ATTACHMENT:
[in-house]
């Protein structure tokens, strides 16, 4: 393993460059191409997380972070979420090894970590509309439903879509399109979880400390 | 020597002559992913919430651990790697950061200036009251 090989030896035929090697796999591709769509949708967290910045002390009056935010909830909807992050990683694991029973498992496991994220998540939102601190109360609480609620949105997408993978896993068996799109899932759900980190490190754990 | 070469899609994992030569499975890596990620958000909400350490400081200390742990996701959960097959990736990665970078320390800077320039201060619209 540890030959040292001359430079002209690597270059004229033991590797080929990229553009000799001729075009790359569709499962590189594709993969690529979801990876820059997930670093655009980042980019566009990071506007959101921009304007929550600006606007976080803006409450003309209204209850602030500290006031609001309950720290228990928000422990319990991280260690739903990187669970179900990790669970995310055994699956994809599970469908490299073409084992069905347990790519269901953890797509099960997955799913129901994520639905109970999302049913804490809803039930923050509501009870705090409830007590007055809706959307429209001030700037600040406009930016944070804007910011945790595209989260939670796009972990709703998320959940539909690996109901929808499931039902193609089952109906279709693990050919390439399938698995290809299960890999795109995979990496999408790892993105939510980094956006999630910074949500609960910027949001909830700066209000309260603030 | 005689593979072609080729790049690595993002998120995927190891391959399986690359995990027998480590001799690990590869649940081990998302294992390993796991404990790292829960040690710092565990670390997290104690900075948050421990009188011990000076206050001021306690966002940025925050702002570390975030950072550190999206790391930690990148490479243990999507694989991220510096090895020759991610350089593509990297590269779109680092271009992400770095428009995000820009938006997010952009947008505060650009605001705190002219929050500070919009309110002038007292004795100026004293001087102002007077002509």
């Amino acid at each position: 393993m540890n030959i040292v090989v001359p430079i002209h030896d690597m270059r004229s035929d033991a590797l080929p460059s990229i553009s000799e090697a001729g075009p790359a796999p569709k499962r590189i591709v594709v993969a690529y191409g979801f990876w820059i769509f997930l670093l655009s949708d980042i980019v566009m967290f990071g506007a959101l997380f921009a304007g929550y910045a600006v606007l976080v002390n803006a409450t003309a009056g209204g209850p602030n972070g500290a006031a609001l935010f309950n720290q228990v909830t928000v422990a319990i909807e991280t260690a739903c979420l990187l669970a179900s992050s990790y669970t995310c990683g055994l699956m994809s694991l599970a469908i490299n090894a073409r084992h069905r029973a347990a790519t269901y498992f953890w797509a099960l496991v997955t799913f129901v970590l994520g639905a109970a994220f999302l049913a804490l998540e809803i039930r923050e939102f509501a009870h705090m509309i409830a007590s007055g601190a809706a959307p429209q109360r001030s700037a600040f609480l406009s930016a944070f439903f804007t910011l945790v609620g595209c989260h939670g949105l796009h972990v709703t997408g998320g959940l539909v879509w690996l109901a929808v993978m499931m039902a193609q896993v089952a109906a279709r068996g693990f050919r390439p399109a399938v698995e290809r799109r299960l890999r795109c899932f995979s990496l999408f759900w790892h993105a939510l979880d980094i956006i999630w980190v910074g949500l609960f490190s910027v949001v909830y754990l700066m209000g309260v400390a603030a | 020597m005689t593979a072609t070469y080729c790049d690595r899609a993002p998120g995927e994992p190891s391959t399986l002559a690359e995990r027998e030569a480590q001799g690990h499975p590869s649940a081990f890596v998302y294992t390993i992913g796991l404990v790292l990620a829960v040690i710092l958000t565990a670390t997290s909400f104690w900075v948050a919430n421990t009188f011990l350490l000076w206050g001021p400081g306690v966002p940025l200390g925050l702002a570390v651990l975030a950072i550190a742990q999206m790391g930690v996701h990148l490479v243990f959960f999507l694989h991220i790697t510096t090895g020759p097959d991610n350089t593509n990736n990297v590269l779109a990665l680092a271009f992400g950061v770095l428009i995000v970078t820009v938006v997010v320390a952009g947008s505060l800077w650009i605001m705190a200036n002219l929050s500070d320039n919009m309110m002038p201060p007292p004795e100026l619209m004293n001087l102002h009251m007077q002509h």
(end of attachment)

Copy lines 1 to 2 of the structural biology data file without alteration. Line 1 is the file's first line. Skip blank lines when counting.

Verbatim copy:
[in-house]
């Protein structure tokens, strides 16, 4: 393993460059191409997380972070979420090894970590509309439903879509399109979880400390 | 020597002559992913919430651990790697950061200036009251 090989030896035929090697796999591709769509949708967290910045002390009056935010909830909807992050990683694991029973498992496991994220998540939102601190109360609480609620949105997408993978896993068996799109899932759900980190490190754990 | 070469899609994992030569499975890596990620958000909400350490400081200390742990996701959960097959990736990665970078320390800077320039201060619209 540890030959040292001359430079002209690597270059004229033991590797080929990229553009000799001729075009790359569709499962590189594709993969690529979801990876820059997930670093655009980042980019566009990071506007959101921009304007929550600006606007976080803006409450003309209204209850602030500290006031609001309950720290228990928000422990319990991280260690739903990187669970179900990790669970995310055994699956994809599970469908490299073409084992069905347990790519269901953890797509099960997955799913129901994520639905109970999302049913804490809803039930923050509501009870705090409830007590007055809706959307429209001030700037600040406009930016944070804007910011945790595209989260939670796009972990709703998320959940539909690996109901929808499931039902193609089952109906279709693990050919390439399938698995290809299960890999795109995979990496999408790892993105939510980094956006999630910074949500609960910027949001909830700066209000309260603030 | 005689593979072609080729790049690595993002998120995927190891391959399986690359995990027998480590001799690990590869649940081990998302294992390993796991404990790292829960040690710092565990670390997290104690900075948050421990009188011990000076206050001021306690966002940025925050702002570390975030950072550190999206790391930690990148490479243990999507694989991220510096090895020759991610350089593509990297590269779109680092271009992400770095428009995000820009938006997010952009947008505060650009605001705190002219929050500070919009309110002038007292004795100026004293001087102002007077002509």